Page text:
Example 1 In this example, 10.38 kg. of a 70% aqueous sorbitol solution was added to 15.3 kg. of water. The mixture was heated slowly to a temperature of about C. Thereafter, 4.875 kg. of ascorbic acid was added to, and dissolved in, the aqueous sorbitol solution at a temperature of about 80 C. Subsequently, 15.3 kg. of gelatin was added to the sorbitol-ascorbic acid solution and the mixture which was thus obtained was stirred and heated at a temperature of about 80 C. for a period of about 6 hours. At the end of the 6 hour period, the aqueous reaction mixture was cooled to room temperature.

In the next step of the process, 15.3 kg. of the aqueous reaction mixture, produced as described in the preceding paragraph was charged into a suitable vessel, following which 1.562 kg. of sodium citrate was added thereto. In a separate vessel, a mixture of 0.302 kg. of butylated hydroxy toluene, 0.09 kg. of a-tocopherol, 2.941 kg. of vitamin A palmitate Type P 1.8 and 2.2 kg. coconut oil (Cobee 76, by Drew Chemical Corp.) was prepared. This mixture was added to the aqueous gelatin reaction product-containing phase and emulsified therein, using an Eppenbach emulsifier. During the emulsification, 1.5 kg. of corn syrup (80%) solids were added to the system.

The emulsion, produced as described in the preceding paragraph, was converted into beadlets by the procedure described in US. Pat. 2,756,177, granted July 24, 1956. This procedure involved forming the emulsion into dropets by passing the emulsion through a revolving spray head and introducing the emulsion droplets into an agitated cloud or suspension in air of a collecting powder. The apparatus employed in accomplishing this was the revolving spray head and rotating drum described in US. Pat. 2,756,177 and the collecting powder which was used'was the free-flowing starch ester, resistant to waterwetting, available under the trade name Dry-Flo and distributed by National Starch Products, Inc., New York, NY.

The vitamin-containing beadlets, thus obtained, were separated from the Dry-Flo by screening, following which they were dried to a moisture content of 2%5%.

Example 2 In this example, 10.38 kg. of a 70% aqueous sorbitol solution was added to 15.3 kg. of water. The mixture was heated slowly to a temperature of about 80 C Thereafter, 4.875 kg. of ascorbic acid was added to, and dissolved in, the aqueous sorbitol solution at a temperature of about 80 C. Subsequently, 15.3 kg. of gelatin was added to the sorbitol-ascorbic acid solution and the mixture which was thus obtained was stirred and heated at atemperature of about 80 C. for a peroid of about droxy toluene, 0.09 kg. of a-tocopherol, 2.941 kg. of vitamin A palmitate Type P 1.8 and 0.013 kg. of vitamin D (calciferol, potency 40 M I.U. per gram) and 2.2 kg. coconut oil (Cobee 76, by Drew Chemical Corp.) was prepared. This mixture was added to the aqueous gelatin reaction product-containing phase and emulsified therein, using an Eppenbach emulsifier. During the emulsification, 1.5 kg. of corn syrup (80%) solids were added to the system.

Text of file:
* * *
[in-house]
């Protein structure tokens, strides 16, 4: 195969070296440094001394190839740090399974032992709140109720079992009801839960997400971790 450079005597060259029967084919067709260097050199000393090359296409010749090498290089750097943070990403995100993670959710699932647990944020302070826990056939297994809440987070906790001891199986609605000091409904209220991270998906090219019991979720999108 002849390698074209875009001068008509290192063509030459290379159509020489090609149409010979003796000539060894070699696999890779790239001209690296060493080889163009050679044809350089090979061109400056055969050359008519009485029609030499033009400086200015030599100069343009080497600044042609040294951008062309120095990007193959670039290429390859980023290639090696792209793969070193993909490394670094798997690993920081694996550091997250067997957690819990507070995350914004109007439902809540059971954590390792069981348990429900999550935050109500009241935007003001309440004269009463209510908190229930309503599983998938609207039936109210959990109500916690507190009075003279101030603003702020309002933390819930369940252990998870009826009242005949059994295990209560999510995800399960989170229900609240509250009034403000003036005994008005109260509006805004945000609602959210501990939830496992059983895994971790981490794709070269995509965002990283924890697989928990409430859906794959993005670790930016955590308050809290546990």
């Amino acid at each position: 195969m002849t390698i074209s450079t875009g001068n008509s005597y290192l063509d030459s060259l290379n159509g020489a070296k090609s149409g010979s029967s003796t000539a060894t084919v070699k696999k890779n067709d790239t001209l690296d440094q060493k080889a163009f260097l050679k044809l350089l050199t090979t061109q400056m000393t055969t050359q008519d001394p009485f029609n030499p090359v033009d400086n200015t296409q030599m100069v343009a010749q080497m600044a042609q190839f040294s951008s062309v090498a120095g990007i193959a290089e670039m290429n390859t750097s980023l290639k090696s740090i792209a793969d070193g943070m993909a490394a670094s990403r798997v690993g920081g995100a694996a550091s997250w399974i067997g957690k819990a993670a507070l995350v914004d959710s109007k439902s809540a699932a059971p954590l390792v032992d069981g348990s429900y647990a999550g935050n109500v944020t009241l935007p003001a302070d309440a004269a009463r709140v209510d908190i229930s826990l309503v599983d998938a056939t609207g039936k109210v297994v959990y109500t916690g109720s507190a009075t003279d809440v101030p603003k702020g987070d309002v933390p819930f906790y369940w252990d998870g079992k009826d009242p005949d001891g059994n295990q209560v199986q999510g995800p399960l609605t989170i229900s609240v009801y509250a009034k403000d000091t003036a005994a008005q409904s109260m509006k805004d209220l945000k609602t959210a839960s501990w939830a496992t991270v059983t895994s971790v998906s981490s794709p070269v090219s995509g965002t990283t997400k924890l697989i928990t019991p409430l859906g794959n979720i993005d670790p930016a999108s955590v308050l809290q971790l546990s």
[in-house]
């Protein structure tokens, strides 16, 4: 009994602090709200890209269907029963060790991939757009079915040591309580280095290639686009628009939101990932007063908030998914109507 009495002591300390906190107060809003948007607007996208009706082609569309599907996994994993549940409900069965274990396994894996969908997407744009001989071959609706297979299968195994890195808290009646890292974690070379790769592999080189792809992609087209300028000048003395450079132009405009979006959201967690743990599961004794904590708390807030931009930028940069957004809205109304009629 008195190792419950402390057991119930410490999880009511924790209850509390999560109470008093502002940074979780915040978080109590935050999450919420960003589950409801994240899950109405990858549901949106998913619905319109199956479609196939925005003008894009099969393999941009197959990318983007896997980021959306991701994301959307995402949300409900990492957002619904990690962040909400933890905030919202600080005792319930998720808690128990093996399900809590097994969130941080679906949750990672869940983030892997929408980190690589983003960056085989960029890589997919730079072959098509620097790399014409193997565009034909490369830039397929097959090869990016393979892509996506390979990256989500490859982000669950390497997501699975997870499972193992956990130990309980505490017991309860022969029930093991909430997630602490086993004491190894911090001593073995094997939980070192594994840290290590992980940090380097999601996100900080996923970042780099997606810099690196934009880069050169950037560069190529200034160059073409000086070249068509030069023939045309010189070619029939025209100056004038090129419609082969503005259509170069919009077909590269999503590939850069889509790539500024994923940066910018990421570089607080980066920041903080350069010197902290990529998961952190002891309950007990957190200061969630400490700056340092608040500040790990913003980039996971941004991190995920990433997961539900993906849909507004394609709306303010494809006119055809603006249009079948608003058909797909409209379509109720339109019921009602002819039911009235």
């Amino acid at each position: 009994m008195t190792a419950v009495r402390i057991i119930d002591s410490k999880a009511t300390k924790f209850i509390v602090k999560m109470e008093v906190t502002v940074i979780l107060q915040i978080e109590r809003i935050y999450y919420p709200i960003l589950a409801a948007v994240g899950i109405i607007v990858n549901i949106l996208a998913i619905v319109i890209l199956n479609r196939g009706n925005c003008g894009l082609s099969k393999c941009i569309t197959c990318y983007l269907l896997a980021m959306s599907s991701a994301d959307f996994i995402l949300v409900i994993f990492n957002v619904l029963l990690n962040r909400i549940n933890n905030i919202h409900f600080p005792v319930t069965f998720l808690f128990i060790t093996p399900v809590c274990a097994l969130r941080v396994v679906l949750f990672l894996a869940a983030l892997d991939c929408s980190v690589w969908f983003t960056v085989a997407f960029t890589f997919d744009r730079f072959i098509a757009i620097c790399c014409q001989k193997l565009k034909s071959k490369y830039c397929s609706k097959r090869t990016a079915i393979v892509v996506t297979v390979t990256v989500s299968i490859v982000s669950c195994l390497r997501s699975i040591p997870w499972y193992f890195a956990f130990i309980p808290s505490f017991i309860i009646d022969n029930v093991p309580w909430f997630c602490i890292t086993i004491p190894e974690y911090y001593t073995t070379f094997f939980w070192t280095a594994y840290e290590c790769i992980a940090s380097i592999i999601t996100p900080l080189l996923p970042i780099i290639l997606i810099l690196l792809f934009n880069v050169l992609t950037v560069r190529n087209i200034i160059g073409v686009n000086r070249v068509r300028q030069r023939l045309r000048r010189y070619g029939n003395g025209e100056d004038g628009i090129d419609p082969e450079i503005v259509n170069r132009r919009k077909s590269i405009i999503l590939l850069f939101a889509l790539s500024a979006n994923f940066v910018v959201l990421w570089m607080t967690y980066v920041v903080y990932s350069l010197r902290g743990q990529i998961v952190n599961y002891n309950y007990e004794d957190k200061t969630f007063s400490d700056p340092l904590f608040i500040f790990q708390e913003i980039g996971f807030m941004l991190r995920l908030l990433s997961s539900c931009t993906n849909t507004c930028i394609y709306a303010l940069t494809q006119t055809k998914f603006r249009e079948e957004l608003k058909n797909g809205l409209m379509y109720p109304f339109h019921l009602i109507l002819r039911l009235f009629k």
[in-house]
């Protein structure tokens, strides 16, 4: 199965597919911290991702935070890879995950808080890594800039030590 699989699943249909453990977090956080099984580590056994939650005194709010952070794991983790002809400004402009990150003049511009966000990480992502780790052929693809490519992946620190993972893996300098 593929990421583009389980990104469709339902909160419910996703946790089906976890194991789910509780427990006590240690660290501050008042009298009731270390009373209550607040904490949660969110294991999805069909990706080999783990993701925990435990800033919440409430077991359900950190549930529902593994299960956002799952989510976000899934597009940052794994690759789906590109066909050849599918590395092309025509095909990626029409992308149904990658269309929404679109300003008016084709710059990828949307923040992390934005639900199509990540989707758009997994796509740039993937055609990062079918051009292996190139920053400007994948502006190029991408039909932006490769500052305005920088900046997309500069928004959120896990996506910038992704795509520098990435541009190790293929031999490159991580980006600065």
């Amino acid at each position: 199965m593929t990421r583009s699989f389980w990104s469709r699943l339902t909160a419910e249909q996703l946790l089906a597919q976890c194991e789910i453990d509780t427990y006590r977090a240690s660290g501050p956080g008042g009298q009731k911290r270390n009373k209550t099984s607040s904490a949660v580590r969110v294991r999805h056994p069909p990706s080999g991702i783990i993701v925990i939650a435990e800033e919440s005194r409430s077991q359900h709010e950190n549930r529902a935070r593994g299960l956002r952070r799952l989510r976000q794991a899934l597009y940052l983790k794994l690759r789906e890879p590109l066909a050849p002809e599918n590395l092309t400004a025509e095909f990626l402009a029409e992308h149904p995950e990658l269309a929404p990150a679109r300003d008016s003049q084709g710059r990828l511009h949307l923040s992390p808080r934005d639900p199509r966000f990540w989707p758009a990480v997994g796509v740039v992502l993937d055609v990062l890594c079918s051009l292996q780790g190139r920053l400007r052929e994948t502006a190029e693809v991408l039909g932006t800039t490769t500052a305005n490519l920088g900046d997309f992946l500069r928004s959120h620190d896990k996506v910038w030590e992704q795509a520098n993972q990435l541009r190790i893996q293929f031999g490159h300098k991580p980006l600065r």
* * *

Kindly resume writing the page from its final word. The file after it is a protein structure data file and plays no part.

The emulsion, produced as described in the preceding paragraph, was converted into beadlets by the procedure described in Example 1.

Example 3 In this example, a vitamin-containing product, in beadlet form, was prepared using the same ingredients and proportions thereof as in Example 1 except that in place of the coconut oil, 2.2 kg. of Neobee M-5, a modified edible, saturated fraction of coconut oil of pharmaceutical grade, was used. The preparative method employed was identical to the preparative method of Example 1.

Example 4 In this example, a vitamin-containing product, in headlet form, was prepared using the same ingredients and proportions thereof as in Example 2 except that in place of the coconut oil, 2.2 kg. of Neobee M-5, a modified edible, saturated fraction of coconut oil of pharmaceutical grade, was used. The preparative method employed was identical to the preparative method of Example 2.